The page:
The final four essays examine purity ideologies in early Judaism. Beate Ego looks at a number of non-Qumranic Jewish texts in the Pseudepigrapha and Apocrypha of the Hellenistic Period. As he notes, these texts are often overlooked in discussions of purity because any comments they make about purity are frequently made in passing. He examines the Fall of the Angels in 1 En. 6-16, the laws of parturient impurity in Jub. 3, and Eleazar’s refusal to eat pork in 2 Macc 6. In all of these works, he detects the creativity of authors who “go beyond the Hebrew Bible’s concepts of purity” (489). Ego’s essay rightly argues that scholars often neglect the evidence of individual Jewish works in favor of the corpus at Qumran or in rabbinic literature. One can think of works, such as Judith, the Animal Apocalypse, and the Testament of Levi, which would have strengthened Ego’s argument and shown even greater diversity and development within the purity thinking of early Judaism.

Ian Werrett provides an overview of scholarship on purity concerns at Qumran. He highlights the diachronic models of scholars such as Jonathan Klawans, and concludes that, while not without their problems, these theories remain the best approach to the evidence.

On the other hand, Gudrun Holtz disagrees with Klawans’s diachronic argument that one can see development in Qumran purity practices from an initial sharp distinction between ritual and moral impurity (in such texts as 11QT and 4QMMT) to an identification of ritual and moral impurity (1QS, 1QM, 1QH), with such texts as CD being situated in a medial position. He reexamines the relevant texts from 1QS, 1QM, and 1QH to show that, while both ritual and moral impurity are in mind, these texts persist in distinguishing these two types of impurity. At the same time Holtz argues that the category of “moral impurity” is deficient, suggesting that we should talk about a “constitutional impurity” instead (524). This category, which is the root of moral impurity, suggests that all humans—Jews and non-Jews—are constitutionally impure as humans. Such an impurity can only be overcome by an act of God.

Finally, Jürgen K. Zangenberg reassesses the material culture which might pertain to Jewish purity practices. Zangenberg’s primary interests in this article surround the function(s) of and ideology surrounding the use of both miqwa’ot and stone vessels.

Edited volumes provide quite the challenge to reviewers and this particular volume is no exception. How can one review hope to adequately summarize and interact with the various arguments of the nineteen essays of this book? Above I have tried to summarize each essay. I would like to conclude with a few statements about the value of the book as a whole. In brief, this volume is unparalleled in terms of the scope of its treatment of purity systems in the ancient Mediterranean basin. While most readers of this review will likely be interested in purity ideologies in the Hebrew Bible and early Judaism, the first nine essays dealing with other cultural contexts provide essential reading to help situate and then compare Jewish purity conceptions. The frequent parallels between Egyptian, Mesopotamian, or Greek purity systems and Jewish purity systems are an important reminder that while many modern people find Jewish purity codes to be foreign and absurd, people in antiquity would not have found this to be the case. Far from being esoteric, purity legislation was ubiquitous in antiquity and was believed to be necessary to approach properly the divine—something upon which both Jews and non-Jews agreed.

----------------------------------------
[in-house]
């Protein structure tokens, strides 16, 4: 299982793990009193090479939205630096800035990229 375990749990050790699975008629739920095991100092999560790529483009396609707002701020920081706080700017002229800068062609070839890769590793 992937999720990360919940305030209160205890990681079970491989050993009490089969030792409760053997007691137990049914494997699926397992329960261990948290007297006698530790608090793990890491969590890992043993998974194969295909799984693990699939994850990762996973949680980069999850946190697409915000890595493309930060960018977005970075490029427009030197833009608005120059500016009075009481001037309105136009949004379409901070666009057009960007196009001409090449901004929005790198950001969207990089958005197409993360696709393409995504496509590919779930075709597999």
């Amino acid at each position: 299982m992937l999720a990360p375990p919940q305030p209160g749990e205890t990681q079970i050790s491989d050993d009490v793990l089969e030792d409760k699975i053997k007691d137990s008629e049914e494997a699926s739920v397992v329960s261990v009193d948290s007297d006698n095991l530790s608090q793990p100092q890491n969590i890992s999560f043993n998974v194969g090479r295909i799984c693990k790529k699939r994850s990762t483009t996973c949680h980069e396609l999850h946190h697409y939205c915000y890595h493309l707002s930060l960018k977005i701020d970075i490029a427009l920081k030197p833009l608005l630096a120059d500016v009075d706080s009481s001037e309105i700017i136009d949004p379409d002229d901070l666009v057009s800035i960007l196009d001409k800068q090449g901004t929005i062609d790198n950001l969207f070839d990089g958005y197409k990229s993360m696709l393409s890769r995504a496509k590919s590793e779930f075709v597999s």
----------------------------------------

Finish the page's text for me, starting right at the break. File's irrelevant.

As I read this volume I could not help but lament one important lacuna: the book contains no essay treating New Testament and Christian authors. While the contents of the volume were no doubt limited by who participated in the workshop, this absence might reinforce the incorrect belief that from its inception early Christianity was unconcerned with purity and was in this way distinct from all other cultures in the ancient Mediterranean. Here one would need to begin by turning, for instance, to the work of Thomas Kazen on purity concerns in the gospels or David Moffitt’s work on atonement in Hebrews.

This one gap notwithstanding, Purity and the Forming of Religious Traditions is must reading for anyone who works on ritual purity and the tabernacle/temple apparatus in ancient Judaism. Unfortunately, the price of this volume, nearing $300, precludes all but the most well-funded libraries from purchasing it.

Matthew Thiessen, Saint Louis University, USA
pdfRES 2014.08.12 Thiessen on Frevel and Nihan Purity and the Forming of Religious Traditions.pdf

Leave a Reply

Your email address will not be published. Required fields are marked *